I've known I was supposed to write this--needed to write it--for a long, long time. Today, finally, I am summoning the courage to share a story from the most vulnerable parts of my heart: the truth about my experience of motherhood.
I’ve never known love at first sight.
When women talk about how they felt when they first saw and held their babies, you hear certain familiar phrases: “head over heels in love”… “instantly smitten with this new little person” … “never knew it was possible to love someone this much” … That’s how I expected it to be. In fact, I never imagined there COULD be any other reaction. But that’s not how I felt when Elijah was born.
The day I gave birth to my son was not the best, most wonderful day of my life. It was the most traumatic. When Elijah was born, I felt more shell-shocked than anything else—not “love at first sight” but “what just happened to me?” I did not feel that tremendous, instantaneous attachment people talk about. And over the days and weeks that followed, I felt crushed by the guilt of not feeling like a mother “should” feel about her child.
The early weeks of motherhood were painful in every way: Physically, because I developed an infection, and because breastfeeding initially felt like some sort of torture device involving pliers and sandpaper. Emotionally, because I was miserable. Were my mothering hormones broken? I wasn’t loving motherhood like I expected to; I didn’t feel bonded to my baby. And socially, because my misery was compounded by a smothering weight of guilt. It was painful not just because I was miserable, but because I felt so very alone.
Eventually I spoke with a handful of women (you know who you are, and I will be forever grateful to you) who reassured me that not everyone has that “love at first sight” experience, and that it was OKAY—common, even—to feel as I did. And over the last year and a half, I’ve discovered that a stunning number of mothers—many more than I expected—have struggled just like me. Unfortunately, most of us don’t talk about it, because even as we feel relieved and validated to find each other, we still have a hard time letting go of the guilt and the shame.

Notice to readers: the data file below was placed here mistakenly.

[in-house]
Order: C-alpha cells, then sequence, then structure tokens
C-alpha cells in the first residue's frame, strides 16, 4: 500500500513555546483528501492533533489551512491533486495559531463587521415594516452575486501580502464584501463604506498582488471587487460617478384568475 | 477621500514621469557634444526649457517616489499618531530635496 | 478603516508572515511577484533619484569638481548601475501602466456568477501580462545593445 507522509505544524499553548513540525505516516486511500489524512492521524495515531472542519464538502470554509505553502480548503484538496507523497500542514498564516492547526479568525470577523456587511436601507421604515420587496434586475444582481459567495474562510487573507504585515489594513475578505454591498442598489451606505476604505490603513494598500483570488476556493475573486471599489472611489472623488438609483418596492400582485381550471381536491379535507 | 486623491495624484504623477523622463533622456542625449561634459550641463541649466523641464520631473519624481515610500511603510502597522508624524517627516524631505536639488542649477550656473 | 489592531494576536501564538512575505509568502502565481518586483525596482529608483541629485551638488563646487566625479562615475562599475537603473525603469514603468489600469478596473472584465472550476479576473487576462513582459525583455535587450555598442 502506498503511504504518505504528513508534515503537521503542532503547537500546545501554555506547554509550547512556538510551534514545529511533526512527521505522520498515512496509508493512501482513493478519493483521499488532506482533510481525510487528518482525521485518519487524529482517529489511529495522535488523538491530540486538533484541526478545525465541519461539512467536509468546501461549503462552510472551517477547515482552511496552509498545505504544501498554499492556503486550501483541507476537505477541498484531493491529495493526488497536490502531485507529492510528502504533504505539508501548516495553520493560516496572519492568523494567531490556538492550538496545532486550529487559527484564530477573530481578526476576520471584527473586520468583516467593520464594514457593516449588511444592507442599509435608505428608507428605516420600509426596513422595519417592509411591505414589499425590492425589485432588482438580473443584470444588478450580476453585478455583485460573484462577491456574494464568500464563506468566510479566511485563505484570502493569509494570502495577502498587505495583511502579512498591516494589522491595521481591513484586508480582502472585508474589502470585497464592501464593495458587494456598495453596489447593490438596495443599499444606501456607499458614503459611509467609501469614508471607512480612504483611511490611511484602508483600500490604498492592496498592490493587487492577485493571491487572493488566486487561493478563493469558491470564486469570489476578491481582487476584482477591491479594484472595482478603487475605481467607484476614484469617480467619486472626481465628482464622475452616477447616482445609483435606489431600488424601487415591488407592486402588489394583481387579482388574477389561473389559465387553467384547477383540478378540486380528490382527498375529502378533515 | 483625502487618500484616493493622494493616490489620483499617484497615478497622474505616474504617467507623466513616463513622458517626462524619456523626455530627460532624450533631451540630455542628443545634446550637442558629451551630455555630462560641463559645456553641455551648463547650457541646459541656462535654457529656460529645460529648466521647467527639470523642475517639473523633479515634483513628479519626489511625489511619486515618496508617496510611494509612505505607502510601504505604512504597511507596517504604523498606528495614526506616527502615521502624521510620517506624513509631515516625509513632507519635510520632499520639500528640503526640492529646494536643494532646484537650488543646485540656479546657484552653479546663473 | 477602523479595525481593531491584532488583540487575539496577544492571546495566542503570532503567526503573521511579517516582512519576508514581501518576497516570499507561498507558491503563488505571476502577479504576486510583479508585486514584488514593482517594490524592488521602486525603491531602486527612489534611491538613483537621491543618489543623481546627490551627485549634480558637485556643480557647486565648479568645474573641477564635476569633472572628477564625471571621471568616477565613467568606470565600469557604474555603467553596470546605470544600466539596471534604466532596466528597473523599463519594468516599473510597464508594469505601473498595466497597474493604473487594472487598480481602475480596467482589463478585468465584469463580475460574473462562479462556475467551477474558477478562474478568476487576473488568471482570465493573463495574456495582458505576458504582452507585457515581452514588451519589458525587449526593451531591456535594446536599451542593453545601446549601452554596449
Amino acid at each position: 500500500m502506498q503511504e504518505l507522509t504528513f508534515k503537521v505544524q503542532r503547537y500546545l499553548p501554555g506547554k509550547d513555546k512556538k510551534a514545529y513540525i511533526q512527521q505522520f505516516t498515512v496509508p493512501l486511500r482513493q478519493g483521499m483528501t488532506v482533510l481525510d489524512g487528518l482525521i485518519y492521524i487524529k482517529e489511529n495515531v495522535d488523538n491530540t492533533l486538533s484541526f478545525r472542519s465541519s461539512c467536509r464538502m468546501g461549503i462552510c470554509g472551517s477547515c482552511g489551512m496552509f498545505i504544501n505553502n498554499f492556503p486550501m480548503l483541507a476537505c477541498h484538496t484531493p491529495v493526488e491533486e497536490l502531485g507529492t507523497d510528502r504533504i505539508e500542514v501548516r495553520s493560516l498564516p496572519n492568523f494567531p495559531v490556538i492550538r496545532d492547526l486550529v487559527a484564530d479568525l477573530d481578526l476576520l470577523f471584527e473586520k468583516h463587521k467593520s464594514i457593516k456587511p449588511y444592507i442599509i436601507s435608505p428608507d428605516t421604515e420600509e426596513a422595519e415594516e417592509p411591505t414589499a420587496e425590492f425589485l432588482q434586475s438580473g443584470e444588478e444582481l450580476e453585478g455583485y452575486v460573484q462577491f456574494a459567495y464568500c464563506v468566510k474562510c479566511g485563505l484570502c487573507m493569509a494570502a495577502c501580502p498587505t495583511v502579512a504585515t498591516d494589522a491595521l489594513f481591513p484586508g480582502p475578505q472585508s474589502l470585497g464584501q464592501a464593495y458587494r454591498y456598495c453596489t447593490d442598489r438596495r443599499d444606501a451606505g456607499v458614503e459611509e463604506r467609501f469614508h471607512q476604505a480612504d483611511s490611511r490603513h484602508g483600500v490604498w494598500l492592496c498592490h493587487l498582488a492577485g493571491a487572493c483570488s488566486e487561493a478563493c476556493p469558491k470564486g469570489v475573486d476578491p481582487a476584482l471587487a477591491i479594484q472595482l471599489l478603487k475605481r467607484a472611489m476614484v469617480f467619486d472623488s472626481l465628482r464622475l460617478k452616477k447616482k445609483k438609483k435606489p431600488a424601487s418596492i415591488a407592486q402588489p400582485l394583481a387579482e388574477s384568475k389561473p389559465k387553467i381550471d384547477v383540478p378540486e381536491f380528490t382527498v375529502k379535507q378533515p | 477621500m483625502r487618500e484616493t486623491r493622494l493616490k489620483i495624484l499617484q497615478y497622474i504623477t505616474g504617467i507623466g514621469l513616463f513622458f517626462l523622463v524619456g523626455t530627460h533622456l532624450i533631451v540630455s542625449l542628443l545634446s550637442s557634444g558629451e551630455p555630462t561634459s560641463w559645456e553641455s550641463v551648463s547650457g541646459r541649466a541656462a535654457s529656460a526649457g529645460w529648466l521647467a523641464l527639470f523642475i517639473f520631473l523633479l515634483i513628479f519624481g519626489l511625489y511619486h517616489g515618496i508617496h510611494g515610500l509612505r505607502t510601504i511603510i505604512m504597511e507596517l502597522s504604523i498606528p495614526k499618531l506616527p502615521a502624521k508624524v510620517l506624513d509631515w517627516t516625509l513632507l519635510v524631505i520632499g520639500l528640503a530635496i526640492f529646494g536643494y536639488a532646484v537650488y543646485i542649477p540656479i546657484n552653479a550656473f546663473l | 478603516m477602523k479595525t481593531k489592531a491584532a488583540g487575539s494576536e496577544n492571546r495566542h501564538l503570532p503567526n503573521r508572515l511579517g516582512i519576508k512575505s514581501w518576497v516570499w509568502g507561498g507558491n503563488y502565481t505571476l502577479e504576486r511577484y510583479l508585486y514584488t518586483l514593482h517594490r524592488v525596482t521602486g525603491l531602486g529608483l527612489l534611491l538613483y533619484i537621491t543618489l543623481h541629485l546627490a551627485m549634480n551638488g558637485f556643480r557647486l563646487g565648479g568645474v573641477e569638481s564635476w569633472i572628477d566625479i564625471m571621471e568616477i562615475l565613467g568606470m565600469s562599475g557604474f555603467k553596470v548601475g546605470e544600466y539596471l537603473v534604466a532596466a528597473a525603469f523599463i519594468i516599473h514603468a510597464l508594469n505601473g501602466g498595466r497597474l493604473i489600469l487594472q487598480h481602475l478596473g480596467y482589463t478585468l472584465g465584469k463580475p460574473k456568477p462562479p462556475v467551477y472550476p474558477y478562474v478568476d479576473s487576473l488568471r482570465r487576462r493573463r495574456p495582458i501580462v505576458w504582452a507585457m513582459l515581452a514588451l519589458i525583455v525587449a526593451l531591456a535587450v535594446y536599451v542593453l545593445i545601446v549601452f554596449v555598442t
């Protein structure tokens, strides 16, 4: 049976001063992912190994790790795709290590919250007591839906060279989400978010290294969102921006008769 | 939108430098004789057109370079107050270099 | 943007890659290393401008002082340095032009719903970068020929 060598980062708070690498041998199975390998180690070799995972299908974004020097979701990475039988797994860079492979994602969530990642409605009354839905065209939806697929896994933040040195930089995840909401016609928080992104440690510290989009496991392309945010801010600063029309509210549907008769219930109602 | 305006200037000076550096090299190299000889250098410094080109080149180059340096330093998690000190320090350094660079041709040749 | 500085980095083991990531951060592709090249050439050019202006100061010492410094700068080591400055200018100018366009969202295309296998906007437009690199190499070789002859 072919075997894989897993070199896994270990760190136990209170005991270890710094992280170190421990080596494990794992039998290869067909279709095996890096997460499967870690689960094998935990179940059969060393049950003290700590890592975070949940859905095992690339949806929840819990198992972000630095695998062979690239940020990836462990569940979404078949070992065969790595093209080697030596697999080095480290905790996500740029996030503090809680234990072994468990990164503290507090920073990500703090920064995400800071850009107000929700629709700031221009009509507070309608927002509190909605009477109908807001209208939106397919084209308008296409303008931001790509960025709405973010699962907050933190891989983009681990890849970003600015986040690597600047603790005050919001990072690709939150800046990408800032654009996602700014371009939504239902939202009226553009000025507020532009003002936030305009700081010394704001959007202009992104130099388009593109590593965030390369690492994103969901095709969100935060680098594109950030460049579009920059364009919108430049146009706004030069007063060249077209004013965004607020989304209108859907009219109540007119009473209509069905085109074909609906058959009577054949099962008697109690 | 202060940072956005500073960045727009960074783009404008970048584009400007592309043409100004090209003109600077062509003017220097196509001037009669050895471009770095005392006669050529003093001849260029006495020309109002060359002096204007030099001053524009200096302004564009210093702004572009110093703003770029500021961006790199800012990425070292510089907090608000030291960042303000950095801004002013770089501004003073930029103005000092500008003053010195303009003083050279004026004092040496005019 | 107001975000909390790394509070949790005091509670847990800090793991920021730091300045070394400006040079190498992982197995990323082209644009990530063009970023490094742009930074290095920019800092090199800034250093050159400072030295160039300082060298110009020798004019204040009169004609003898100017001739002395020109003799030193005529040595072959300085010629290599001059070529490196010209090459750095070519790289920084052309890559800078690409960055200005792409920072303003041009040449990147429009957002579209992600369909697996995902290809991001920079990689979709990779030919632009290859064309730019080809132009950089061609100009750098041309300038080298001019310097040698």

Well-meaning people, including mamas who truly are thriving, are quick to say things to a new mom like, “Isn’t motherhood the greatest?” “Don’t you just love it?” But those kinds of questions don’t leave much room for the honest answer I desperately wanted to give: “Um…no.” If nothing else, I’ve learned to ask open-ended questions to new moms, not “questions” that expect shiny, happy, euphoric-new-mother answers.
I’ve put off writing this for over a year now. No other reason than fear, really. I am afraid to write it because I know I will be judged. There are women who have had that love-at-first-sight experience, who thoroughly enjoy motherhood, who will be appalled at my lack of warm-fuzzies. There are women who have never had children—who haven’t reached that season of life yet, or who struggle with infertility and have suffered through miscarriages—who will resent me for not cherishing my own blessing enough.
But today I am taking a deep breath and saying, so be it. Because there are also women who are scared, women who feel so alone, women who are looking at their babies and saying, “What have I done? How will I survive this?” There are women who are suffering in lonely silence, googling “not in love with my newborn” or “I hate motherhood”—and hating themselves as they type those words. And so I write for them. I write for me.
Part 2: Breaking the Silence
Part 3: A Mother in Process, Clinging to Hope
Part 4: Letter to a Mother